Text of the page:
I've seen it posted on here before but thought I would compare over the last few years. It makes for interesting reading.
It seems Spain as far as the end of last year anyway is still a happy place for people compared Europe. 2009, 2010 and 2011 Spain comes 2nd only to France but more still want to go to Spain than France, the UK........ Not so good LOL Bottom or 2nd from bottom year on year!
Maybe that's why a lot of the news flows off our backs here in the UK along with the copious amounts of rain
uSwitch Quality of Life Index: UK is the worst place to live in Europe | uSwitch.com News
I think you've got something there, Muddy
 

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I simply dont get this thinking and I dont understand how this would work;

So if Spain has a devalued currency and everyone supposedly benefits, exports are cheaper, so more work, tourists benefit by cheaper holidays blah, blah...........Ok, my prime example would be, what about Spain having to buy in oil! How much more will that cost them? Will they be able to afford to run cars?? planes, businesses?? Cos without oil/petrol/fuel - spain will be nothing! and what about other exports?? How will the country afford to buy in anything and how will the people be able to afford anything thats not Spanish??? Surely it would become a third world country???

jo xxxx
The U.K. de valued when Harold Wilson was P.M. If I remember correctly the differences were minimal. Regarding crude oil, at the moment it is overpriced, Greece and possibly Spain leaving the Euro, will de-stable the world economy, this will cause oil prices to fall drastically, and with a reduction of internal purchase tax on petroleum products, your 4 star could become cheaper.
 

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Discussion Starter · #14 ·
The news today is about the strikes and protests held in almost all regions yesterday against education cuts, a subject that is close to my heart. The strike was right through the education system from infantil to university. They are protesting against cuts such as not having a supply teacher until 14 days of sick leave has been taken, and measures like teachers teaching more hours and having more syudents in the class room could result in between 2,700 and 4, 800 teachers being unemployed.
Teachers and students walk out of classes to protest school cutbacks | In English | EL PAÍS
 

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The news today is about the strikes and protests held in almost all regions yesterday against education cuts, a subject that is close to my heart. The strike was right through the education system from infantil to university. They are protesting against cuts such as not having a supply teacher until 14 days of sick leave has been taken, and measures like teachers teaching more hours and having more syudents in the class room could result in between 2,700 and 4, 800 teachers being unemployed.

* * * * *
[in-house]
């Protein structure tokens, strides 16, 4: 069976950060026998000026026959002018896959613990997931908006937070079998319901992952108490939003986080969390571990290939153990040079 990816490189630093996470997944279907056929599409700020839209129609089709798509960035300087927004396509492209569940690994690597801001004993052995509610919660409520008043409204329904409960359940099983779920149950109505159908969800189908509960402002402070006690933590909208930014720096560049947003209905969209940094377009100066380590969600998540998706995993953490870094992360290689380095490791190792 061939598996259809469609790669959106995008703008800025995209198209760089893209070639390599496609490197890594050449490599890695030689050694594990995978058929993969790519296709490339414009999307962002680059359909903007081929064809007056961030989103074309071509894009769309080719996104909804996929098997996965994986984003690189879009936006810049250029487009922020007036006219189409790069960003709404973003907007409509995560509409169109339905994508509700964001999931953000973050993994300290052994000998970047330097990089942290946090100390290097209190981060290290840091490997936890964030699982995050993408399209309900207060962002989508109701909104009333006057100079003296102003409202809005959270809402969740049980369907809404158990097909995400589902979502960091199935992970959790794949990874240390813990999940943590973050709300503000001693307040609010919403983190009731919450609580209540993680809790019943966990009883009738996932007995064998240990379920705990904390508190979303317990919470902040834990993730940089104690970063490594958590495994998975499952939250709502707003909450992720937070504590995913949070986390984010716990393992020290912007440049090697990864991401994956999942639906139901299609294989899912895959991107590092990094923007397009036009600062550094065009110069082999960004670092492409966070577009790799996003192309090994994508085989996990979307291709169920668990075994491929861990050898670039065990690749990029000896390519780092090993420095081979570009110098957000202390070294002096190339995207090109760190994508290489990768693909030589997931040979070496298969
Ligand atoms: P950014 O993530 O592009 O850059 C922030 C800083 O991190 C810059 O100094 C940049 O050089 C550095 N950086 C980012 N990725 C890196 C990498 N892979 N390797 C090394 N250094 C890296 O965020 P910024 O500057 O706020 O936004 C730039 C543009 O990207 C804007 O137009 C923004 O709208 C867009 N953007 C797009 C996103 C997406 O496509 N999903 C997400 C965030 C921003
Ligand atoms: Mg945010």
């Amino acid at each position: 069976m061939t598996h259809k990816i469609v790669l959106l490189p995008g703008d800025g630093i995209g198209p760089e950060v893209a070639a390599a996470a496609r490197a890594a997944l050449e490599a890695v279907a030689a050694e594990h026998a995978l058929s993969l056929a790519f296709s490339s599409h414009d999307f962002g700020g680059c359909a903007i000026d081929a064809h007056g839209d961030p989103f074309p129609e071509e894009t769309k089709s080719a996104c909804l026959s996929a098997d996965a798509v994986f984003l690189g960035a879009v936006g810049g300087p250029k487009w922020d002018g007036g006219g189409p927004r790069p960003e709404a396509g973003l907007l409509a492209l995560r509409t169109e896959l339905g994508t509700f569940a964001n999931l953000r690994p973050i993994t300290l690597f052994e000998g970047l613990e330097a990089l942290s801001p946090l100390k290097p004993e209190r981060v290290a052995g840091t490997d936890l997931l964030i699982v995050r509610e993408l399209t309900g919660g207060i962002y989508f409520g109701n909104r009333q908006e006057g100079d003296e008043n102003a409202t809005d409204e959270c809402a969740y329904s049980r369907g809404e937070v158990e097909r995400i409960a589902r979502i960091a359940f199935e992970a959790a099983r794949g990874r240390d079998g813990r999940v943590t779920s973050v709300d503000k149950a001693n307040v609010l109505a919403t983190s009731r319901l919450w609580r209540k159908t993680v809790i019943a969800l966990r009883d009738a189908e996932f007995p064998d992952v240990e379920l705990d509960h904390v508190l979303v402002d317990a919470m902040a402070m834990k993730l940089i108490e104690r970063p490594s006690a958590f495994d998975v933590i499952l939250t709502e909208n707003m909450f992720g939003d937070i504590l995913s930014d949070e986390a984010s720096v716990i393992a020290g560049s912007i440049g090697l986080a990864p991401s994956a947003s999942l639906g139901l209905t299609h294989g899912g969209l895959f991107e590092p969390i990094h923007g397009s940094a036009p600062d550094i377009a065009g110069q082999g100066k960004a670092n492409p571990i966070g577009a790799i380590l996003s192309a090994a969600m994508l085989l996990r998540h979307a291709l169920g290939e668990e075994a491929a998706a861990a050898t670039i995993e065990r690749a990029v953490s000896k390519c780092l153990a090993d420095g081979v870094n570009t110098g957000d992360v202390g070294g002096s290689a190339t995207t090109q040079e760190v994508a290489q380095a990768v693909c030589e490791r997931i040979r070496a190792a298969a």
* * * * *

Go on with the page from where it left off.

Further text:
Teachers and students walk out of classes to protest school cutbacks | In English | EL PAÍS
some of my students have been asking why the schools are striking ((bearing in mind my students are mostly retired/early retired)- they think it's dreadful that they DO strike -& in our area 2 days a week for the whole of May!!!


after I explain it they understand - the thing they consider to be the biggest problem is the supply teacher situation - which in fact has already been the case around here this year - if a teacher has been out for less than 2 weeks there has been no cover, so my girls & of course all the other students have at some times had no teaching in some subjects for up to 2 weeks at a time this past school year

I think it will be a miracle if there is a high pass rate at the end of the year:(
 

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The news today is about the strikes and protests held in almost all regions yesterday against education cuts, a subject that is close to my heart. The strike was right through the education system from infantil to university. They are protesting against cuts such as not having a supply teacher until 14 days of sick leave has been taken, and measures like teachers teaching more hours and having more syudents in the class room could result in between 2,700 and 4, 800 teachers being unemployed.
Teachers and students walk out of classes to protest school cutbacks | In English | EL PAÍS
Teachers around here were on strike last Wed & Thurs, this Tues & Wed and next Wed & Thurs - some of those days they go up to Valencia and others down to Alicante.